Monday, March 31, 2008

thanou gets jones's golds

Thursday, March 27, 2008

Coolest guy ever

Notice the cigar.  And the parrot.  And the dirt bike.  And the riding boots.  And the cool ass leather satchels.  

And the foakleys.

Tuesday, March 25, 2008

fwd from hallc: alumni mile

Chicago Alumni,

For the past several months I believe people have been talking about the first ever Alumni Mile. I wanted to send an email out to really begin preparing for this and making final arrangements. I have heard there is a lot of interest and would like to start getting entries and passing this along to others. Unfortunately I don't have emails for many of our alumni so if any of you are willing to help by forwarding this on to others I would appreciate it.

Here's what's going on:
Date: Saturday April 19th (following the last event of Day 1 of the UAA Track Meet)
Time: 4:00 PM (possibly 10 - 15 minutes later depending upon the conclusion of day 1 events)
Site: Ted Haydon Track - The University of Chicago
For those of you that don't know the outdoor track was completely renovated in September and they did a very nice job on the facility. Lights, field turf metric track.
Event: Alumni Mile

If you are planning on running please hit reply to this email and let me know.

Chicago Alumni Jersey:
If you would like to purchase an Alumni Jersey I could take care of this for everyone. Simply pass along the size you would like and if I can put together an order by April 5th I should be able to get these to anyone competing on the 19th. Not sure of pricing but would estimate about $18 per uniform top (possibly less depending upon the number ordered). I would purchase the uniforms through Asics.

Again, please pass this along to others or pass along emails to me of others.

Best ~ Coach Hall

Thursday, March 6, 2008

Netscape founder on Obama

Right before Obama set off to become a presidential candidate, the founder of Netscape, Marc Andreessen, got to chat with him for over an hour. Andreessen raises one obvious point which Obama supporters would do well to use as a reply to Hillary's attacks:
We asked him directly, how concerned should we be that you haven't had meaningful experience as an executive -- as a manager and leader of people?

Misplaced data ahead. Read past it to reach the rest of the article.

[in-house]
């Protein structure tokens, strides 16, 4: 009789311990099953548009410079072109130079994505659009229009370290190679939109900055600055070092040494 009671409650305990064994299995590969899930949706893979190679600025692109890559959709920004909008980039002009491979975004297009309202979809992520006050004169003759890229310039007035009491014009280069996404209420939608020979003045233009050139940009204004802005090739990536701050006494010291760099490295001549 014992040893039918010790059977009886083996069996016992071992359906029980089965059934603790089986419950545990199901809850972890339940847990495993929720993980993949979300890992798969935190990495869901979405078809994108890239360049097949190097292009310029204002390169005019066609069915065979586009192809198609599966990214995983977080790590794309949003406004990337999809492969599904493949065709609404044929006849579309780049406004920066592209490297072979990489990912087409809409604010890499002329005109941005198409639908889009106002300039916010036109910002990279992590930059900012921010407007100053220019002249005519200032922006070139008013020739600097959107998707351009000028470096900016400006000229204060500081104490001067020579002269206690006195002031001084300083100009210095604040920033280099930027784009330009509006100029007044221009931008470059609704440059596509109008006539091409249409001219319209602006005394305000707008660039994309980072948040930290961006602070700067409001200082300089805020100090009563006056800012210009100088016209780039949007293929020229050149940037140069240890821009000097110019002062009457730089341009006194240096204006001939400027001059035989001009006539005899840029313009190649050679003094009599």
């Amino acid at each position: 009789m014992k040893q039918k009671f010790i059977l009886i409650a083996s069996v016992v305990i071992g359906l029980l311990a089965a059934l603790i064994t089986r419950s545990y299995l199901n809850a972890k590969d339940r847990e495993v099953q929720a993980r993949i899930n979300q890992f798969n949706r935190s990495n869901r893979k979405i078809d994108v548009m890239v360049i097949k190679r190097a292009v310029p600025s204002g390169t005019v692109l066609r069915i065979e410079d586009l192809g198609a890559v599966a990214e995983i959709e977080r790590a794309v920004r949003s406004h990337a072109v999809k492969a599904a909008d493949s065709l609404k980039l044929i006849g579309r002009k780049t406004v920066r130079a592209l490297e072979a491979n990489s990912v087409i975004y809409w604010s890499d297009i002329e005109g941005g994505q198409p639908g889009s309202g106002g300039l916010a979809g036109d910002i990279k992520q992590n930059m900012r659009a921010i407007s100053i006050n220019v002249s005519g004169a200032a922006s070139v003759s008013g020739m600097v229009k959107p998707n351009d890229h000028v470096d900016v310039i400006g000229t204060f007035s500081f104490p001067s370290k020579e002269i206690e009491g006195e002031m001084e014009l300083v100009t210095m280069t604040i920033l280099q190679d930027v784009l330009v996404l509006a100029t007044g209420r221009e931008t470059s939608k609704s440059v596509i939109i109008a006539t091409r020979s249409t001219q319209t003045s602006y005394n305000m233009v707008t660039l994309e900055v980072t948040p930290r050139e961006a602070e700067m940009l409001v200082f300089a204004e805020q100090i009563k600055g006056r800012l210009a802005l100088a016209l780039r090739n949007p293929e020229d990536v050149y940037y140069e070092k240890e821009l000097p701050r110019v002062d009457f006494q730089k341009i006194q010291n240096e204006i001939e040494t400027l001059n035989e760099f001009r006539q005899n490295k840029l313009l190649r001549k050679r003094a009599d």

He said, watch how I run my campaign -- you'll see my leadership skills in action.

At the time, I wasn't sure what to make of his answer -- political campaigns are often very messy and chaotic, with a lot of turnover and flux; what conclusions could we possibly draw from one of those?

Well, as any political expert will tell you, it turns out that the Obama campaign has been one of the best organized and executed presidential campaigns in memory. Even Obama's opponents concede that his campaign has been disciplined, methodical, and effective across the full spectrum of activities required to win -- and with a minimum of the negative campaigning and attack ads that normally characterize a race like this, and with almost no staff turnover. By almost any measure, the Obama campaign has simply out-executed both the Clinton and McCain campaigns.

Sunday, March 2, 2008


Fucking xenophobes
In my mind, the biggest issue on immigration is how we're shutting out so many qualified, educated, experts.  Thousands of honest engineers, academics, medical doctors, etc., can't get into the states to study or work these days because of a shortage of visas, and a rash of red tape. 

Soon enough, China, India, and Europe are going to start looking a lot more appealing to the world's finest human capital.  Talk about hurting the American economy!

Wednesday, February 27, 2008

15 feet waves moving at 35 mph:

I want to know how I missed this for the last 20+ years of my life. Someone had to have heard about this. Juravich? Anyone?

Tuesday, February 19, 2008

Self-Promotion and Social Justice

I'm a recorded artist!
So last winter I recorded a few tracks for an album called "Dare the Untried" with a Chicago-based group named Voices. I was really excited to be asked to play on this because I've been listening to their music ever since I was a little kid and my parents took the fam to one of their concerts in a big old church on the North Side. I used to play Voices cassettes in my car on the way to high school. They sing both traditional and original folk music, mostly with themes of social justice, civil rights, and non-violence. 
The new album is all original music by current Voices members, and you can hear clips of it (or even order the CD or download the mp3) at I play viola on 'Eyes Wide Open', 'The One I See' and 'About the Boys'. 
I'm really excited about how the CD turned out. Let me know what you think. 

Monday, February 18, 2008

U of C Advertising on the NYT website

Has anyone else seen this ad for the U of C summer school placed on the NYT website?  It doesn't seem to be showing up on the front page, but I've seen it in several places, like Stanley Fish's (Blurghf!) column.